November 11, 2019
When shopping for an AMS, you take some things for granted. You might assume they’re all Software-as-a-Service (SaaS), that is cloud-based software licensed on a subscription basis. But there’s more to SaaS than that simple definition and that’s where assumptions can trip you up. Some of the AMS on your list may not be real SaaS at all. Instead, they’re what we call “pseudo-SaaS.”
SaaS is sometimes called “off-the-shelf” or “out-of-the-box” software. Real SaaS clients each have their own database structure but access the same codebase or core code as other clients. This is a key point to remember: all clients use the same codebase.
SaaS developers purposely develop code that’s flexible enough to give the market what it needs. The metaphorical software “box” is large enough for most requirements, and any unique needs and complexity are handled through configuration settings.
Configurations are modifications made to the software without changing the core code, for example, renaming or adding fields to a record, or creating new membership types and tiers. In last week’s post, we dove deep into configuration, including the benefits of configuration versus the perils of customization.
Pseudo-SaaS, on the other hand, requires AMS developers to “branch off” the core code to create a new customized version of the software for you. They may not market the software as customized, in fact, they may even say it’s configurable. But the truth is, they’re messing with the core code, and whenever that happens, you’re talking about customization, not configuration.
Customized software, no matter its label, has costs. An obvious one is the higher price tag. To develop, test, and support dozens or hundreds of customized codebases, a pseudo-SaaS AMS company needs more staff and contractors than a true SaaS AMS company. Guess who pays for all that?
With true SaaS, you can expect cost predictability and transparency. However, with pseudo-SaaS, some costs aren’t apparent until it’s too late.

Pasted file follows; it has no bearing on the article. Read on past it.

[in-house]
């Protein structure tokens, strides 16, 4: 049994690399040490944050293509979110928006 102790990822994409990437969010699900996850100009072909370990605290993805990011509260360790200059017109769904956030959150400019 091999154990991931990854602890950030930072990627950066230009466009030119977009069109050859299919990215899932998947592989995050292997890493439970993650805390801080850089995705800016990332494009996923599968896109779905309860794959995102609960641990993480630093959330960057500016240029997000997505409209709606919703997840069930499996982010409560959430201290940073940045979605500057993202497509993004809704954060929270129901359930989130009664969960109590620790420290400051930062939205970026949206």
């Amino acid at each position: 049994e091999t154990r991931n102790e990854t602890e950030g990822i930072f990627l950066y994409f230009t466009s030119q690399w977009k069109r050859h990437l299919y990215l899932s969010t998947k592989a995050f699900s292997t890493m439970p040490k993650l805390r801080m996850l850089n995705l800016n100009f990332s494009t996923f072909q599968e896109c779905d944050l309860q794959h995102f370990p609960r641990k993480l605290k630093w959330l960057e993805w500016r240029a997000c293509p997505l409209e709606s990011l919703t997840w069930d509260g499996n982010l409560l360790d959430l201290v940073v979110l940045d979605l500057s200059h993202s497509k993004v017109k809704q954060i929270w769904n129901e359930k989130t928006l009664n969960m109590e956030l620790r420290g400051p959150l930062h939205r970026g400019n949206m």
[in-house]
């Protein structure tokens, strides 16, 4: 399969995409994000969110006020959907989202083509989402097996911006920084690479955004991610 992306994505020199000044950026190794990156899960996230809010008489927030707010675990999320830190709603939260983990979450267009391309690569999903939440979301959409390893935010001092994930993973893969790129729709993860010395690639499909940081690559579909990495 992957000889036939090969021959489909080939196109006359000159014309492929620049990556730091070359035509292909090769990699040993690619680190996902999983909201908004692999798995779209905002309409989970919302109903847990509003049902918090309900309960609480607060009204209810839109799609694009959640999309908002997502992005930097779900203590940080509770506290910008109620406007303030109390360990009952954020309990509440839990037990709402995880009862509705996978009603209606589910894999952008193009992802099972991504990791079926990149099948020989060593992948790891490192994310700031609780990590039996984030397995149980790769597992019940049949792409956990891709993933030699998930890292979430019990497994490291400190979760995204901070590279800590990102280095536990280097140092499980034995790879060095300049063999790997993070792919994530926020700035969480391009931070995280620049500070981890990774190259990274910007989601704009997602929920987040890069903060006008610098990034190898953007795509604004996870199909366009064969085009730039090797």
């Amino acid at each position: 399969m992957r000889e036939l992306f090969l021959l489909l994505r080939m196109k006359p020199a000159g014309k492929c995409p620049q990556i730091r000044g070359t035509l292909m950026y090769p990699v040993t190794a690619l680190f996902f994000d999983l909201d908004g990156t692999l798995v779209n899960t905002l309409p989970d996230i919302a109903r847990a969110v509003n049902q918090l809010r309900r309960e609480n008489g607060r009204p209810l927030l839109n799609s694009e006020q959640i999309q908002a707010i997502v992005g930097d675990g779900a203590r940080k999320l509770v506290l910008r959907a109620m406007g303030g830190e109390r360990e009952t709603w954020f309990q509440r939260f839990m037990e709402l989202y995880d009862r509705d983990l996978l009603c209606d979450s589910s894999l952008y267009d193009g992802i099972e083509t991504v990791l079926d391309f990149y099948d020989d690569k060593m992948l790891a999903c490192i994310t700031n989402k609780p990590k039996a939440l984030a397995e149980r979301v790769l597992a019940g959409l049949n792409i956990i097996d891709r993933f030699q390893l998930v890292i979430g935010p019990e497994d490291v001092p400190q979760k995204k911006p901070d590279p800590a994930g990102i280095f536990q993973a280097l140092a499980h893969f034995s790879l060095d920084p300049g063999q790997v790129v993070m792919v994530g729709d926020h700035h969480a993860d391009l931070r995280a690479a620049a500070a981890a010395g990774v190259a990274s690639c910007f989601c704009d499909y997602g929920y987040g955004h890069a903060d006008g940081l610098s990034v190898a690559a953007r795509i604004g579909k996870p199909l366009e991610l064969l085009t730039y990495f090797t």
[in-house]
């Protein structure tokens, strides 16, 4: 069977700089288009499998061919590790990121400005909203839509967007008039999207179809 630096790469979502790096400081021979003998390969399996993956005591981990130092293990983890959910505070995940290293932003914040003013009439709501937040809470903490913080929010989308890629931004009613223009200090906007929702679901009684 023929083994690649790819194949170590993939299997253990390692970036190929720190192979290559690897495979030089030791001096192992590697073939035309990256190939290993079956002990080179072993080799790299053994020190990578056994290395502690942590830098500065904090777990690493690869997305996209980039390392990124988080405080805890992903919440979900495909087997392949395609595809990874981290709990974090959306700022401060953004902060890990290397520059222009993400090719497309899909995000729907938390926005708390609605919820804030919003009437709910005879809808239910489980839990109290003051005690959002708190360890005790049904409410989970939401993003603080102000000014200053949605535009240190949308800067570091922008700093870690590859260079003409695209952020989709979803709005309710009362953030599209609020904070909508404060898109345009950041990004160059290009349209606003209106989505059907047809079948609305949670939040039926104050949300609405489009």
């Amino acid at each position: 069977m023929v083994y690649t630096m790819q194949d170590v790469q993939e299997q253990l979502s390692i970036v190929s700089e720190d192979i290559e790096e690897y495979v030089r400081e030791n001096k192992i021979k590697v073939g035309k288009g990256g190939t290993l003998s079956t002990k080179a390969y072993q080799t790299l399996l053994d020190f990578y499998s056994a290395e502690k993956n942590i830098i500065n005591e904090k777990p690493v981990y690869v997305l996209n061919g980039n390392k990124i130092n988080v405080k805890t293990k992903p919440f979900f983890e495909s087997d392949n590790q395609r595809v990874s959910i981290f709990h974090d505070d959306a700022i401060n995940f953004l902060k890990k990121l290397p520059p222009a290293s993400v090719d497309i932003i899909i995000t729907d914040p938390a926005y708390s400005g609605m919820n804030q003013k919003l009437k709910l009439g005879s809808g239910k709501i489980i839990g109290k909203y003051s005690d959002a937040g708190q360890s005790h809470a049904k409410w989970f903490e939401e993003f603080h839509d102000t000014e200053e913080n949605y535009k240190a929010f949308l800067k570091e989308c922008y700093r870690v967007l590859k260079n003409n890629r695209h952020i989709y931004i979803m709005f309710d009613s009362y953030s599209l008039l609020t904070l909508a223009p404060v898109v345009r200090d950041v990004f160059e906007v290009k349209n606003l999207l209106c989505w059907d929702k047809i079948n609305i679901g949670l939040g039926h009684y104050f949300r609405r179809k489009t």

#1: Platform licensing fee. If your database is built upon a proprietary platform like Salesforce or Microsoft, your AMS vendor must pay the platform up to 35% of their revenue. But since they pass that cost along to the client, you essentially pay for two licenses. Your initial licensing may be heavily discounted to get you on board, but you’ll likely pay more later.
#2: User licensing fees. Because these vendors require a licensing fee for every user, many associations limit the number of staff who can use the AMS. As a workaround, users might share logins—a dangerous security practice.
Since staff can’t easily access the data they need, they end up relying on someone else to pull it for them. If they become impatient, rogue databases, like Excel spreadsheets, sprout up across the organization. The AMS becomes the system of record in name only as data integrity plummets.
#3: Upgrades. Customized code kicks you off the upgrade path. If you’re the only client using your version of the software’s codebase—due to customizations, whether they’re called that or not—you’ll pay for upgrades. Someone has to cover the costs of the vendor’s staff developing and testing upgrades to your customized code. Or, you’ll have to pay a consultant to do this work for you before you can apply the upgrade.
#4: Integrated apps. Don’t get too excited by app possibilities. You’ll have to pay to integrate any third-party apps in the platform’s ecosystem.
#5: Reports. How are your SQL (Structured Query Language) skills? You’ll need them to create reports in many systems. If you don’t have the expertise, you’ll have to pay a consultant to create reports, or rely on your overtaxed IT person’s ancient SQL skills. If you need to develop customized reports, expect to pay the vendor anywhere between $1,500 to $3,000 for each one.
#6: Storage. Many AMS vendors consider additional storage an upgrade and charge extra for it. If you need to increase the number of records or amount of data in your AMS, your costs will increase.
On the other hand, true SaaS is scalable. As your association’s storage and performance needs increase, the infrastructure can handle it—and the price doesn’t change.
#7: Missed opportunities for innovation. When developers stay busy creating and maintaining dozens of customized codebases, they don’t have time to think about R&D or innovation. Software upgrades are less frequent, and usually you have to pay for them. Their development cycle doesn’t allow them to be that agile, and so neither is your AMS—and any processes, projects, and programs that rely on your AMS.
An AMS team that provides real SaaS, like MemberSuite, only has to design, develop, and support one codebase. We can be more agile and respond more quickly to client needs. Our economies of scale allow us to regularly deliver new features and functionality without nickel-and-diming our clients.
Our AMS Buyer’s Guide dives deeper into the differences between true and pseudo-SaaS, and how an AMS designed as true SaaS delivers more benefits to associations and membership organizations.